Globally the oilseed situation remains tight for both, particularly for rapeseed and soya. Production of rapeseed in North America has been lower than forecast and the drought in South America will impact on soya production. Sunflower production has been less impacted globally which probably accounts for the difference in market movements. Whereas soya and sunflower prices have nearly doubled sunflower has increased around 50%. So there needs to be a correction at some point. Currently there is little sign of weakness in vegetable or mineral oil prices, so one might expect sunflower to remain firm or even increase, despite the good availability of European material.
Of course increasing energy prices play a factor in the price too, both for processing and sales into the biofuel market.
Quite a challenging and changing market scenario at present which is not really being felt in the market place. The changing EU legislation in 2022, combined with the huge decline in demand for alkaloid due to the global reduction in elective surgery is changing the supply picture. Plantings for 2022 are going to be down globally, with financial constraints also impacting on the large pharmaceutical suppliers. These companies have huge supplies of raw material and finished product in stock, impacting their cash flow situation significantly. Already we have seen one voluntary administration caused by this. The sector also has large finished product stocks further down the supply chain. But this is of poppy straw, where the seed has been separated and sold. So there is no appetite to grow much poppy for the main use, thus there will be less by-product, the seed!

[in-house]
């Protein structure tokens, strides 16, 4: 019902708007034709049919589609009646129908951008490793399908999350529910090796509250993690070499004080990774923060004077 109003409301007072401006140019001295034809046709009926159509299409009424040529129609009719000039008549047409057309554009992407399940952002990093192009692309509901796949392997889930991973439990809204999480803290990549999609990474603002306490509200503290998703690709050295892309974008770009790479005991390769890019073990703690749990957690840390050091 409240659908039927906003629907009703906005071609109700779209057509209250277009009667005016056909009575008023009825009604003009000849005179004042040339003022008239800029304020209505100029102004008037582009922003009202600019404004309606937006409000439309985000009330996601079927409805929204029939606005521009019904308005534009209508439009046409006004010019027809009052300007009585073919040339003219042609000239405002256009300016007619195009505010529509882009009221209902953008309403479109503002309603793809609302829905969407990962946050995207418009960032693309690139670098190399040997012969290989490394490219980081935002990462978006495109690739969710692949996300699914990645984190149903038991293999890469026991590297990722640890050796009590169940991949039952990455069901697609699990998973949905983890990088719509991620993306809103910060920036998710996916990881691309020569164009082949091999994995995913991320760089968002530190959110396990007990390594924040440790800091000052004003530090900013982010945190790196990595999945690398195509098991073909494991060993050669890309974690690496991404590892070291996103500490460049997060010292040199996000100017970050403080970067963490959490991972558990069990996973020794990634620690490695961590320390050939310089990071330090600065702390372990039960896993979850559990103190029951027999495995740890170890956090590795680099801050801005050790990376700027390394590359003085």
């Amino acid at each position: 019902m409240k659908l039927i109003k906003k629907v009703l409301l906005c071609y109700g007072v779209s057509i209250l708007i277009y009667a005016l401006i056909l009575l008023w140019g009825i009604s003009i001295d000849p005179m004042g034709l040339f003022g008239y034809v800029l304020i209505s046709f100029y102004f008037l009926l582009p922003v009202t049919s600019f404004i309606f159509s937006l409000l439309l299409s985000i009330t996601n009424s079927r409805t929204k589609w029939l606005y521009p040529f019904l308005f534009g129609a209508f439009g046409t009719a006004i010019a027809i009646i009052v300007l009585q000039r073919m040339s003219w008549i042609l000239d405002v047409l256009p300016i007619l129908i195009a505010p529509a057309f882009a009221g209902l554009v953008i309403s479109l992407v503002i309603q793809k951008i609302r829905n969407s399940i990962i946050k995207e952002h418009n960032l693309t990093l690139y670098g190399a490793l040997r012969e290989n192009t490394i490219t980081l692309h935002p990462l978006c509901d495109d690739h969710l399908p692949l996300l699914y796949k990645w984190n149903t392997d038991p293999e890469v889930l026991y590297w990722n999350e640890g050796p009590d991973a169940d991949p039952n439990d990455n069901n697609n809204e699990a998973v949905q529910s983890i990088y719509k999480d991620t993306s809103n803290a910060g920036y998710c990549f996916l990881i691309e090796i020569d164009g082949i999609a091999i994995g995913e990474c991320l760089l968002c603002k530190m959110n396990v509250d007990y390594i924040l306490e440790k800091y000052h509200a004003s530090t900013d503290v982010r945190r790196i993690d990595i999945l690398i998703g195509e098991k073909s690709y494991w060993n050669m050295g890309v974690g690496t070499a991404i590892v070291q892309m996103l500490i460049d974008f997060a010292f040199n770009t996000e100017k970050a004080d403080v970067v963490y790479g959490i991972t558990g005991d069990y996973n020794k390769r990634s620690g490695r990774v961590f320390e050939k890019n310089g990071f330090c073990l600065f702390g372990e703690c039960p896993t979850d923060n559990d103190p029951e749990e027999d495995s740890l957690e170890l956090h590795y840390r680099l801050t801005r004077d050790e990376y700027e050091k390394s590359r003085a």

The major source of confectionery poppy, Czech Republic, is always expensive with limited suppliers certified.
The major issue from South America currently is freight. Container availability and vessel space is really challenging leading to lengthy delays. This is coming as demand is pickling up as the USA & EU learn to live with Covid.
New origins are coming to market with both Canada & India offering material. Canada in particular has competitive pricing on red & black varieties. In India it is a new crop and we need to make sure there is control of allergen contamination and GFSI certification.
Although the harvest was poor, there is material available because of the supply chain issues. So you can buy it, but can you get it?
New crop in May & June along with weak demand has seen prices for what available stock there is decline slightly in the origin. But as per Quinoa, getting it to destination is difficult. We have had two containers stuck now in Argentina for five months during transshipment issues at the behest of the shipping line.
Cash flow problems are blighting processors too, who look for payment in advance, partly due to the shipping problems and the financing challenge of an impossibly long supply chain.
We suggest you buy your requirements for the next three months now whilst there are stocks.